I tried to install SQL Server 2012 Standard on Windows 2008 and on Windows 7 (I only wanted to install management studio on Win7). Same ISO; both machines are newly built. However, on Windows 7 Shared features directories are set to C:\Program Files... and greyed out even though none of the options are checked. C: is OS drive; however, it's a rather small SSD, so I am trying to install everything I can to another drive.

On Win2008 it is not greyed out (unfortunately, I don't need to change anything there).

What could cause Shared directories to be greyed out on Windows 7?


The shared features directory is set by the first install of SQL and cannot be changed afterwards without uninstalling everything from that SQL version in add/remove programs and then re-installing with the correct directory.

Expanding on my comment, the approximate synx and config file for a command line install.

rem setup call
setup.exe /IAcceptSQLServerLicenseTerms=TRUE /CONFIGURATIONFILE="Config_File_Instance.ini" /q

rem configuration (ini) file contents
;SQLSERVER2008 Configuration File

; Media and Shared locations
INSTALLSHAREDDIR="D:\Apps\Program Files\Microsoft SQL Server"
INSTALLSHAREDWOWDIR="D:\Apps\Program Files (x86)\Microsoft SQL Server"

; Install options
  • 1
    as I said, both machines are newly built. Both situations are "first install". Sorry, if it wasn't clear in my original post. – Felix Mar 13 '12 at 19:17
  • Ah I see, sorry about that, I have not run into that before. Have you tried running setup.exe as Administrator to see if it's the UAC giving you trouble? – Jason Cumberland Mar 13 '12 at 20:43
  • yep, did that... oh well - braced myself and dedicated another 2GB of my SSD drive to Microsoft. It's for a good cause, isn't it ;) – Felix Mar 14 '12 at 4:11
  • As a last ditch effort you could try a command line install, beause that allows you to specify these even though the HUI may lock them out. It may throw an error at trying to use them but it's worth a shot. – Jason Cumberland Mar 14 '12 at 21:00
  • Thanks, Jason. I'll try when the next RC or the final version comes out... for now I have it on SSD :) – Felix Mar 15 '12 at 1:19

This is poor design limitation, and it is still the case for SQL Server 2014. The SQL Server installer should be able to move everything!

However, you can work around it by creating folders where you want (still separate 32/64 bit), moving everything there from the original to the new, then creating junctions that map the new locations to the old. You'll need to have administrator privileges, close all SQL programs and connections, and stop all SQL services.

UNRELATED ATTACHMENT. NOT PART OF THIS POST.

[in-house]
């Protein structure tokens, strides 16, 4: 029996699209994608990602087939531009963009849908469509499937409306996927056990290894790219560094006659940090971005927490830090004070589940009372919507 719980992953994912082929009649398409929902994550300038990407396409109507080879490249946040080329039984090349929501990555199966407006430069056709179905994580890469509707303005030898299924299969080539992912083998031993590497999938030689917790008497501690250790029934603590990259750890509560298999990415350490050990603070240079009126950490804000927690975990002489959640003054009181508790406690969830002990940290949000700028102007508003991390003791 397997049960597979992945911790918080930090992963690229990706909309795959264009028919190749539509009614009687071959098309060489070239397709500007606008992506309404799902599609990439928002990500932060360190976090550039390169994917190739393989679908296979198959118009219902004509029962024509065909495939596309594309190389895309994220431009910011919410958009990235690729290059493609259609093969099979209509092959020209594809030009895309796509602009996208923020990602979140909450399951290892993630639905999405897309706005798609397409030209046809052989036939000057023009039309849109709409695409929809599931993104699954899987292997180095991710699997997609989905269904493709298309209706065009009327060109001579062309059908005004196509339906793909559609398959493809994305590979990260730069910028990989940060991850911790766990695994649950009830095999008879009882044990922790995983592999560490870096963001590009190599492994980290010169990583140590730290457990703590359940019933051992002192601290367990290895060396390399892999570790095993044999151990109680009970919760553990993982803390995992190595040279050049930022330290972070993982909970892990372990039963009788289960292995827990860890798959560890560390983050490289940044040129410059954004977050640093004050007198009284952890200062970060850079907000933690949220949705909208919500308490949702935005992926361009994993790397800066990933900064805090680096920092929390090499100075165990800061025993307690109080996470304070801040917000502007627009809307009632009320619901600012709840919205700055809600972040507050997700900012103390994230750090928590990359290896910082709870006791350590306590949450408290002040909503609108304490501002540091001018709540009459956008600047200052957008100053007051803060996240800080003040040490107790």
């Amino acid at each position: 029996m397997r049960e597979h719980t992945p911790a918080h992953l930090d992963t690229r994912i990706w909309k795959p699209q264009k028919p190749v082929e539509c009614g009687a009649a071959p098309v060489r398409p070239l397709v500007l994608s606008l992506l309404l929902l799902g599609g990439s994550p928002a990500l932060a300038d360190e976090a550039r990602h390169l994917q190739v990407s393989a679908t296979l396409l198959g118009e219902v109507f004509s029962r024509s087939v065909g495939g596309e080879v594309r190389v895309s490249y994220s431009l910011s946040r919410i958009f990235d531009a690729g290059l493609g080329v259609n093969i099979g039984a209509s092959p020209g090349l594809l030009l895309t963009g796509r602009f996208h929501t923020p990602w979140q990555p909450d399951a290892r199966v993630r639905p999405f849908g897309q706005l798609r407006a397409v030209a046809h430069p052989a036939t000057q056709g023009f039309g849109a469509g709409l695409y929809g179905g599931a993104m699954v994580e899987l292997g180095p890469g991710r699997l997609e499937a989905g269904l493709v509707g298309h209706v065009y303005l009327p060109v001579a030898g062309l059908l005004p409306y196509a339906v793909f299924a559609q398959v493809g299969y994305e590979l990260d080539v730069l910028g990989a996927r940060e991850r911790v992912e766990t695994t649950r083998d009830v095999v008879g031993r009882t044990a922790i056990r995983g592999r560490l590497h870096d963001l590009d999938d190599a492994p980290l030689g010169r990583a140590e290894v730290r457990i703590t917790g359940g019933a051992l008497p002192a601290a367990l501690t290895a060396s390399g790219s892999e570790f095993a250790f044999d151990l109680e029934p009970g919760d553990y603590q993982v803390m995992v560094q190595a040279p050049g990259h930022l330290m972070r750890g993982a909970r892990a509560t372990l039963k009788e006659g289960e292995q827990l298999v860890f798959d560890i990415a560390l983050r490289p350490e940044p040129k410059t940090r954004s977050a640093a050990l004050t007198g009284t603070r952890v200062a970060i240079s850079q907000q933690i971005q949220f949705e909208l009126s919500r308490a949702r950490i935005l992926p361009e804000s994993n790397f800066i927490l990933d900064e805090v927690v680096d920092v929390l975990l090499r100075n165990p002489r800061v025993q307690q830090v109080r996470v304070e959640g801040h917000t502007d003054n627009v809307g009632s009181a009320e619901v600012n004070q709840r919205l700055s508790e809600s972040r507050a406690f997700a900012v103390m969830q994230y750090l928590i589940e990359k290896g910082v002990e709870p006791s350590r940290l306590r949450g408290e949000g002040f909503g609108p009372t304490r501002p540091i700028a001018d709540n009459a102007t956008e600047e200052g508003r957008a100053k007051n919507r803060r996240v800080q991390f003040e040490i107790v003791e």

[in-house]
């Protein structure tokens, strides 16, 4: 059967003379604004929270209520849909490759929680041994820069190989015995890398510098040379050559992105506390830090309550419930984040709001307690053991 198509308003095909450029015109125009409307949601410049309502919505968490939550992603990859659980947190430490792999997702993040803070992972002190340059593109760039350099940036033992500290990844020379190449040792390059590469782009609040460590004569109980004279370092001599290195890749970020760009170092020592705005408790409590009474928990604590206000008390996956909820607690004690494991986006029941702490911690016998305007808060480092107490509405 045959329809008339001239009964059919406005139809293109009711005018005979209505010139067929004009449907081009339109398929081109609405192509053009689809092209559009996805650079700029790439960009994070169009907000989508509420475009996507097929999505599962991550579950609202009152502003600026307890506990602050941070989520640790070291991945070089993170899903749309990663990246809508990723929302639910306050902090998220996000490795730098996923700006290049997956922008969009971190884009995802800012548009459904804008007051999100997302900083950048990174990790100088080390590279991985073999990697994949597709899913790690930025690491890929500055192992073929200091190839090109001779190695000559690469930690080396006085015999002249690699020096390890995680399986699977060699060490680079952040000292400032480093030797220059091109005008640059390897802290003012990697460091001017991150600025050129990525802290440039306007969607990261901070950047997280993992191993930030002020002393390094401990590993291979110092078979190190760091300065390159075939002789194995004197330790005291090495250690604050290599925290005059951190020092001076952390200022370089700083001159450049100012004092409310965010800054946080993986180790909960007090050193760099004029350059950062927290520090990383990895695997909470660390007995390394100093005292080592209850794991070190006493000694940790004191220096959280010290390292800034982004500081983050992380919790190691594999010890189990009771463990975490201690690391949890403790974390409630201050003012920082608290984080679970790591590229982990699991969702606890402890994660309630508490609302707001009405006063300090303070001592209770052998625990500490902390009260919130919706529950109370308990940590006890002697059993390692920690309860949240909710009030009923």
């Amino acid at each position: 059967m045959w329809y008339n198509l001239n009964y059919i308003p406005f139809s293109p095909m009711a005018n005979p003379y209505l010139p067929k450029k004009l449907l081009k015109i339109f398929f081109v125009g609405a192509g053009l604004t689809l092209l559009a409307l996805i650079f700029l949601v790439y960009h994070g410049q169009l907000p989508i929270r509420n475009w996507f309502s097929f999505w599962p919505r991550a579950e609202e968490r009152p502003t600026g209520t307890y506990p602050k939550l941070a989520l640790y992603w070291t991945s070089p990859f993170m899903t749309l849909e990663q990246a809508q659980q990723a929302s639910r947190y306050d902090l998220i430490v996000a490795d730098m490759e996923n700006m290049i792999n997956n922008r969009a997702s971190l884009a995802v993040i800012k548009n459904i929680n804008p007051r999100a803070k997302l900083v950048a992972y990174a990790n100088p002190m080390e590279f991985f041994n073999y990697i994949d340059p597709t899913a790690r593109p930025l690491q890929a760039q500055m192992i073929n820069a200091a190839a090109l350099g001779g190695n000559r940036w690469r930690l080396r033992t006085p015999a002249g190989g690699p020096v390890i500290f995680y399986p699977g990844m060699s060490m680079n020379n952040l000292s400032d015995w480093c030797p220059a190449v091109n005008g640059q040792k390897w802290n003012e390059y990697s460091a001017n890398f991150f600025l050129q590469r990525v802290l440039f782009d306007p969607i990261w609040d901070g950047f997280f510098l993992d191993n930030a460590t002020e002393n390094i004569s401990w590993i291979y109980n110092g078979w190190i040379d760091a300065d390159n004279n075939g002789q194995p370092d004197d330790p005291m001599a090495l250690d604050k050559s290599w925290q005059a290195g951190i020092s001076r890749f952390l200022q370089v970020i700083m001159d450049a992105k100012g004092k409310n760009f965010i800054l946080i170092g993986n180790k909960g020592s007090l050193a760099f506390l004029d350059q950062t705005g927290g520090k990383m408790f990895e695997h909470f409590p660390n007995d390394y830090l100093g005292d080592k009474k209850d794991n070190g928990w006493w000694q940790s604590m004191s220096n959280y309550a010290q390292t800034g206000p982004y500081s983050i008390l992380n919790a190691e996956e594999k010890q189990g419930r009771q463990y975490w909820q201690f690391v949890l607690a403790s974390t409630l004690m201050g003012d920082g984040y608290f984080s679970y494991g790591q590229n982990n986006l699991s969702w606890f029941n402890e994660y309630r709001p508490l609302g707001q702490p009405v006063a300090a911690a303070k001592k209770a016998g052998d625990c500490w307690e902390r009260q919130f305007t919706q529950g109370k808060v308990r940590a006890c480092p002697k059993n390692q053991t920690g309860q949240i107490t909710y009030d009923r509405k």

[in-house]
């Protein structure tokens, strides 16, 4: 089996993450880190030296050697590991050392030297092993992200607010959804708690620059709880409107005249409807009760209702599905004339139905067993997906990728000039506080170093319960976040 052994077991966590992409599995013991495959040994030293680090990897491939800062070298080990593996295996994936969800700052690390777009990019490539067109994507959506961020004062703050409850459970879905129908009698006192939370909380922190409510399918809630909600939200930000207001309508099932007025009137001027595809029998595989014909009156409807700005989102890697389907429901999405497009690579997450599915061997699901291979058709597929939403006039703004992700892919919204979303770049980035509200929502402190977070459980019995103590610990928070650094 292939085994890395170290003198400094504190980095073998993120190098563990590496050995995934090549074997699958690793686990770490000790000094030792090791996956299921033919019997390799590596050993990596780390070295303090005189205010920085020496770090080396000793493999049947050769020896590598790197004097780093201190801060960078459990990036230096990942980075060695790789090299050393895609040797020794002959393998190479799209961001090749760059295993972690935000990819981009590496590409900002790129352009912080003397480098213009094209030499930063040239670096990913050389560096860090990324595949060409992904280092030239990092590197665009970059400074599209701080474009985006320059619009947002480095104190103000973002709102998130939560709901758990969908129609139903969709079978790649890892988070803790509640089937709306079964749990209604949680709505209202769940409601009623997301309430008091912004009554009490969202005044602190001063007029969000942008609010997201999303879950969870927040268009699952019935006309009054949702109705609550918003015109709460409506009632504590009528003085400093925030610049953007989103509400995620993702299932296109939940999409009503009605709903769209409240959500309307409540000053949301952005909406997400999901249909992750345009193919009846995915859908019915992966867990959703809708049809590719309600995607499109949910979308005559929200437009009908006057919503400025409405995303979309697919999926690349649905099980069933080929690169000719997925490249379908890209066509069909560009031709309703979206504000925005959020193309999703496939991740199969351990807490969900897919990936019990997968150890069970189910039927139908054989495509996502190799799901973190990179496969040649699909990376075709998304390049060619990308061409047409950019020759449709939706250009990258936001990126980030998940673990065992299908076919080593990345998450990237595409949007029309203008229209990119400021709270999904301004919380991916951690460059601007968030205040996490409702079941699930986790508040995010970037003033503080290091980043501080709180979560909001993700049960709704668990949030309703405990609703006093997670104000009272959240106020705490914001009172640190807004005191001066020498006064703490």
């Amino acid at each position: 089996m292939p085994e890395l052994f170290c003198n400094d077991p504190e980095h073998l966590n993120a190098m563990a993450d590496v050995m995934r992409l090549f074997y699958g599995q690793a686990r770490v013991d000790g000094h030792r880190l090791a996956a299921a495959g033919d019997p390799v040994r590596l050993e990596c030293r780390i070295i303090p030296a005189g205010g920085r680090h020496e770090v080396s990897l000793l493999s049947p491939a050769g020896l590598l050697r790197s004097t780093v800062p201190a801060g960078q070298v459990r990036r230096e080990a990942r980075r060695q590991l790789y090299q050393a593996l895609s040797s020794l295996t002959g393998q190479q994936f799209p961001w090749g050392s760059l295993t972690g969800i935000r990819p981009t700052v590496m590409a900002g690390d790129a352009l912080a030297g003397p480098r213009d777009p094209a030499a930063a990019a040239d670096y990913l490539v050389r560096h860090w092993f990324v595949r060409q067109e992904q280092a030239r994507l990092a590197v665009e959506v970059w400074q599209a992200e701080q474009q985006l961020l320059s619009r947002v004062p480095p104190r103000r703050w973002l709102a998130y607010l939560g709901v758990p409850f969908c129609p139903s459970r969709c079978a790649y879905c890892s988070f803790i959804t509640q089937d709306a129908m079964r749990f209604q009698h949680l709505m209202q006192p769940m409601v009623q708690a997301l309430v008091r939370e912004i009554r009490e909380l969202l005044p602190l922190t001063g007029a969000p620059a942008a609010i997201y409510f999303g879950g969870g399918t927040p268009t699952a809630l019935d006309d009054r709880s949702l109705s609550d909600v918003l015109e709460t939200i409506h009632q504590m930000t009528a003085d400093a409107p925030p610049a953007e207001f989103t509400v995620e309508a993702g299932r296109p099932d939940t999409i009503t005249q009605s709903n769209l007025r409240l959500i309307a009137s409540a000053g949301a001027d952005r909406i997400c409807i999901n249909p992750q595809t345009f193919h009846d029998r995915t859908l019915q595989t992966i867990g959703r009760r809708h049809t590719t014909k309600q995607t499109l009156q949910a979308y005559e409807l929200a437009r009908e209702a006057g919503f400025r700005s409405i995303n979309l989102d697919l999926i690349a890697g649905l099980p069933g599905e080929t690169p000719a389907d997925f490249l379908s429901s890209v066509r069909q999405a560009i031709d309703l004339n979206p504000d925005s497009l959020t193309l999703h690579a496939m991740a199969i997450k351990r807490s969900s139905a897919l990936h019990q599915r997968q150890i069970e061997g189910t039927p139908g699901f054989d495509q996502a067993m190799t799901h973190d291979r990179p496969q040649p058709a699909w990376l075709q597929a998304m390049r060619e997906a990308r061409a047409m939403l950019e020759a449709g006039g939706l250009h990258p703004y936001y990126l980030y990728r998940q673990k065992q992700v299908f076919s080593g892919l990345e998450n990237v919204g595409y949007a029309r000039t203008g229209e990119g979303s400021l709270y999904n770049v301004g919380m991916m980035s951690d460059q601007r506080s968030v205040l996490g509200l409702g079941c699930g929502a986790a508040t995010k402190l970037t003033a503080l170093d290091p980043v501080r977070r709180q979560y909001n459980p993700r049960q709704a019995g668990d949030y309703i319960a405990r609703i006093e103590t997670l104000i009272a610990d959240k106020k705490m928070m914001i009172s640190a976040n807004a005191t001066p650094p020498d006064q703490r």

Here's how I did it on Windows 7, with explanations for each step. I've done the similar things with other programs I didn't want to reinstall on Server 2012R2.

Be sure you understand what each step does before you do this! Also note any wrapped lines.

0) Make sure you have a current backup of your system drive, in case you fatfinger something or something fails that I haven't taken into account.

1) Stop all running SQL Server services, either use system management or from command line:

sc stop SQLBrowswer
sc stop SQLWriter

2) Make folders on the drive where you want the program files to live:

mkdir e:\SqlServer\x64
mkdir e:\SqlServer\x86

3) Move the 64-bit programs. Check the output to see if any files were copied instead of moved!

robocopy "C:\program files\Microsoft SQL Server\100" "E:\SqlServer\x64\100" /e /copyall /move
robocopy "C:\program files\Microsoft SQL Server\110" "E:\SqlServer\x64\110" /e /copyall /move

4) Move the 32-bit programs: Check the output to see if any files were copied instead of moved!

robocopy "C:\program files (x86)\Microsoft SQL Server\100" "E:\SqlServer\x86\100" /e /copyall /move
robocopy "C:\program files (x86)\Microsoft SQL Server\110" "E:\SqlServer\x86\110" /e /copyall /move

5) For me, this file was copied when moving the 110 tree, so I had to move it before deleting the folders. Using Process Explorer (Find), I determined it was open by WmiPrvSE.exe, which I'll restart near the end. For now, to get it out of the way so the SQL server folders can be deleted, I simply moved it to the root of c::

move "C:\program files\Microsoft SQL Server\110\Shared\instapi110.dll" c:\instapi110.dlx

6) Delete the folders from program files:

rmdir /s "c:\program files\Microsoft SQL Server"
rmdir /s "c:\program files (x86)\Microsoft SQL Server"

7) If either of these fail, you probably missed a file in 3) or 4) that was copied instead of moved. Return to step #5 and handle the file(s) similarly to the way I handled instapi110.dlx.

8) Make junctions so the files in the new location appear in the old as well:

mklink /J "C:\Program Files\Microsoft SQL Server" E:\SqlServer\x64"
mklink /J "c:\Program Files (x86)\Microsoft SQL Server" "e:\SqlServer\x86"

9) Restart the SQL services, using either System Management, SQL Server Configuration Manager, or the command line:

sc start SQLBrowswer
sc start SQLWriter

10) I used System Management to restart the WMI service, since it also restarts any dependent services automatically. For other components, or if you can't figure out what has it open, you can reboot.

del c:\instapi110.dlx

11) Make sure that when you backup your system drive, you also backup the drive with these on it (or at least the folders). Image backups will not backup files from junction targets on other disks.


I got this to work on a SQL Server 2014 Standard install. It should work on 2012 as well since the parameter is the same for a command line setup. You need to add the /INSTANCEDIR="your_path_here" parameter to a command line install. Run this from an admin powershell prompt:

.\setup.exe /Action=Install /INSTANCEDIR="D:\Microsoft SQL Server"

Here is the list of SQL Server 2012 setup paramters:


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